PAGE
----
First and foremost, I’m a pretty seasoned theater-goer. I’ve seen quite a few Texas Tech Theatre shows, and I’ve got to say, this really could be the best one I’ve experienced.
Am I a theatre critic by any means? No. But if you know anyone in journalism or theatre, we’re all cynical enough to be.
This play was described to me as “Fifty First Dates” on the stage, and in some ways, it is. And by some ways, I mean the only thing that is similar is the main character has amnesia which takes hold when she’s sleeping, so every day is brand new. In the play, she is even referred to as “a little blank slate.” Terrifying. So, yes, it’s “Fifty First Dates” but about 600 times more tragic.
Now before I get into individual performances, I’d just like to say this play was absolutely the best choice for a college acting department. It was just the right amount of emotional challenges needed to help the actors grow, but it wasn’t trying to be edgy and sexual (Lookin’ at you, “Equus”).
So, onward to the fun part–the actors.
The creatures. It’s really hard for me to get into things that involve audience participation, but when I get bombarded by people in body glitter and tights in the lobby, you can almost always count me out. When these six creatures started crawling around and lyrically dancing on the floor of the lobby, and eventually floor of the (really awesome and well-lit) set whenever the seating began, you better believe I had almost shut down. I loathe audience participation with everything that I have. Mostly because when I go to a show, I don’t want to feel like I have to work for it. Call me a lazy audience member, but I don’t want to have to play back with an actor so that they can do their job. Annoying. So you can imagine my frustration when the creatures were in my face looking at me like I had a mustache.
Then, the play began, and these creatures began to be figments of each character’s imagination, and, eventually became SET PIECES IN THE SHOW. Hi, what? For example, if a character went to get in the car, two creatures were seat belts, two creatures adapted into doors, and the other two became parts of the steering wheel. It was awesome. So, audience participation–not so much. Creatures being really cool figurative props–hellz yeah.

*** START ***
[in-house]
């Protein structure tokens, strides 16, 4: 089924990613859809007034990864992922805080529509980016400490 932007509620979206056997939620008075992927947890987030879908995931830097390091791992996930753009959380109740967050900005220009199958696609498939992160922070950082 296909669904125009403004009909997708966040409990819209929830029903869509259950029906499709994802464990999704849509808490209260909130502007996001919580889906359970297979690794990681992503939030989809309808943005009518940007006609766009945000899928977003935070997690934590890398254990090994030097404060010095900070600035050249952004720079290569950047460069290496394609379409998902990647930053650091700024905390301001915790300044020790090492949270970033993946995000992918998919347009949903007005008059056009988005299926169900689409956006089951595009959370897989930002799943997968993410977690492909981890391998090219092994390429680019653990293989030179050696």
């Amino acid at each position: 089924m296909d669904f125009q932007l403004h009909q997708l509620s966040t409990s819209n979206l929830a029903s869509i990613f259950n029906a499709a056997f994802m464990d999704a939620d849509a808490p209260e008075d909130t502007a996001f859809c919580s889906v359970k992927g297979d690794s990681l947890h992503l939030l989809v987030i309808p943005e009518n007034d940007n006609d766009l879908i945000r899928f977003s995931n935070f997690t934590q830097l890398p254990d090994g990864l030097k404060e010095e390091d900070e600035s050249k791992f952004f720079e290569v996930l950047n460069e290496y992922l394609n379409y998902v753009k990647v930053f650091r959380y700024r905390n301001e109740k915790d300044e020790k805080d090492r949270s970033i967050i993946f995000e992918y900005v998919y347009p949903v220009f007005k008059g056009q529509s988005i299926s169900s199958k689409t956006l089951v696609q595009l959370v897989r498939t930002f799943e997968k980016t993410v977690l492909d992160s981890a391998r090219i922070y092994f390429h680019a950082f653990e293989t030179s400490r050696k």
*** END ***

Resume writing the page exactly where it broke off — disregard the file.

Moving on. The main character of Claire was cast PERFECTLY. Ashley Rhodes executed Claire’s beauty, poise, and sometimes neurotic nature with ease. There were moments, when her acting choices far exceeded anything written in the script. I was a little wary of the play within the first scene as she played opposite her husband Richard (Troy Battle). Battle was a little much to take in at times, just because he was so…crazy. The way he went from zero to 60 in a matter of milliseconds was almost jarring, and I can’t decide if I liked it or thought it was forced. I’m leaning more toward forced. It felt like he was turning on his acting switch, but it was apparent he was playing himself, playing Richard.
Regardless, Claire owned the show. I’m thrilled with that, too. As much as I love a scene stealer, it makes me much happier when the person casted to carry the show actually does. Side note: she looks like a sad puppy when she cries and it just makes me want to cry with her.
Limping Man (Joel Ison) was absolutely terrifying. There’s nothing I love more than actors who are not afraid to get ugly with their work. Limping Man in the show has really terrible face burns. Ison could have easily rested on the makeup given to him the make his physical deformities, but he went far beyond the physical and changed his voice and temperament, turning himself into a shudder-inducing (but secretly kinda hot) psycho. He even lisped. Let me tell you, it’s hard to make lisping sound menacing, and yet I feared for my life.
There were moments between Claire and her son Kenny (Austin Page) where the silences spoke volumes more than anything written in the script. THAT is acting, my friends.
The last person I have to mention is Millet played by Joshua Barrett. Get out of here and go to New York already, man. He not only played one person, but two. While he played Millet, he had to play Millet’s best friend and confidant– the puppet he wears on his right hand. Barrett goes back and forth between Millet and puppet, more and more throughout the show. The more overwhelmed Millet feels, the more the puppet talks…and it’s uncontrollable. Out of this world talent. And, furthermore, Barrett’s got some lungs on him. He screams throughout the show, and somehow keeps it from getting on the audience’s nerves. Well played.
The show runs from Monday, Feb. 11 to Saturday, Feb. 16 at 8 p.m. each night, and a 2:00 p.m. matinee on Sunday Feb. 17. Students can come at 7:00 p.m. and 1:00 p.m. for the matinee for a free reserved ticket. When reserved tickets are out, students can be put on the student rush list and receive left over seats, or buy one for $5 with a student I.D. Regular priced tickets are $10.